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J Am Coll Surg. 2017 Apr;224(4):449-458.e3. doi: 10.1016/j.jamcollsurg.2016.12.041. Epub 2017 Jan 24.

Identifying Children at Very Low Risk for Blunt Intra-Abdominal Injury in Whom CT of the Abdomen Can Be Avoided Safely.

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Department of Surgery, Medical University of South Carolina Children's Hospital, Charleston, SC. Electronic address:
Department of Surgery, St Louis Children's Hospital, St Louis, MO.
Department of Surgery, Medical University of South Carolina Children's Hospital, Charleston, SC.
Department of Surgery, Le Bonheur Children's Hospital, Memphis, TN.
Department of Surgery, Children's Healthcare of Atlanta, Atlanta, GA.
Children's Memorial Hermann Hospital, Houston, TX.
Department of Surgery, Cincinnati Children's Hospital, Cincinnati, OH.
Department of Surgery, Arkansas Children's Hospital, St Louis, MO.
Department of Surgery, Children's Hospital of Alabama at UAB, Birmingham, AL.
Department of Surgery, Monroe Carell Jr Children's Hospital at Vanderbilt, Nashville, TN.



Computed tomography is commonly used to rule out intra-abdominal injury (IAI) in children, despite associated cost and radiation exposure. Our purpose was to derive a prediction rule to identify children at very low risk for IAI after blunt abdominal trauma (BAT) for whom a CT scan of the abdomen would be unnecessary.


We prospectively enrolled children younger than 16 years of age who presented after BAT at 14 Level I pediatric trauma centers during 1 year. We excluded patients who presented more than 6 hours after injury or underwent abdominal CT before transfer. We used binary recursive partitioning to derive a prediction rule identifying children at very low risk of IAI and IAI requiring acute intervention (IAI-I) using clinical information available in the trauma bay.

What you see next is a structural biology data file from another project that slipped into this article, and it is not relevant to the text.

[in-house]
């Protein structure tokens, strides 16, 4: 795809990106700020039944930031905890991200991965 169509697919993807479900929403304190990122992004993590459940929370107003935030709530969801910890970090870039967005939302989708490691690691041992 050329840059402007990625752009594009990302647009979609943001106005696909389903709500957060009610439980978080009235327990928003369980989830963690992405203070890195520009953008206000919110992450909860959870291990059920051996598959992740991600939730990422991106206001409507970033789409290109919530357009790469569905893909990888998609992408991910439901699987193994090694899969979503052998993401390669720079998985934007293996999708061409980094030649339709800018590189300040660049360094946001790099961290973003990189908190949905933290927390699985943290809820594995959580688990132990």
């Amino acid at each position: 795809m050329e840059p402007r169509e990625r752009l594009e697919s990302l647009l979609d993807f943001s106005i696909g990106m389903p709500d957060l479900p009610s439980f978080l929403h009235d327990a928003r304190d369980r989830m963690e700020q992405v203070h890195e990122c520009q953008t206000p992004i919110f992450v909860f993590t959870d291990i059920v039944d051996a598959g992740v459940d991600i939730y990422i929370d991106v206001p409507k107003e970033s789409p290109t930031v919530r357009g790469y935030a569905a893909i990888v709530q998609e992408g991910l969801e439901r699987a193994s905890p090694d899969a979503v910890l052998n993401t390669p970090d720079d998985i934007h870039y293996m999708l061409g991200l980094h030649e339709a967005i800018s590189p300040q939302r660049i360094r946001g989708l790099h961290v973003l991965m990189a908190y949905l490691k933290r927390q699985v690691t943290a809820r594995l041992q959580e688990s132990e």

We included 2,188 children with a median age of 8 years. There were 261 patients with IAI (11.9%) and 62 patients with IAI-I (2.8%). The prediction rule consisted of (in descending order of significance): aspartate aminotransferase >200 U/L, abnormal abdominal examination, abnormal chest x-ray, report of abdominal pain, and abnormal pancreatic enzymes. The rule had a negative predictive value of 99.4% for IAI and 100.0% for IAI-I in patients with none of the prediction rule variables present. The very-low-risk population consisted of 34% of the patients and 23% received a CT scan. Computed tomography frequency ranged from 4% to 96% by center.


A prediction rule using history and physical examination, chest x-ray, and laboratory evaluation at the time of presentation after BAT identifies children at very low risk for IAI for whom CT can be avoided.

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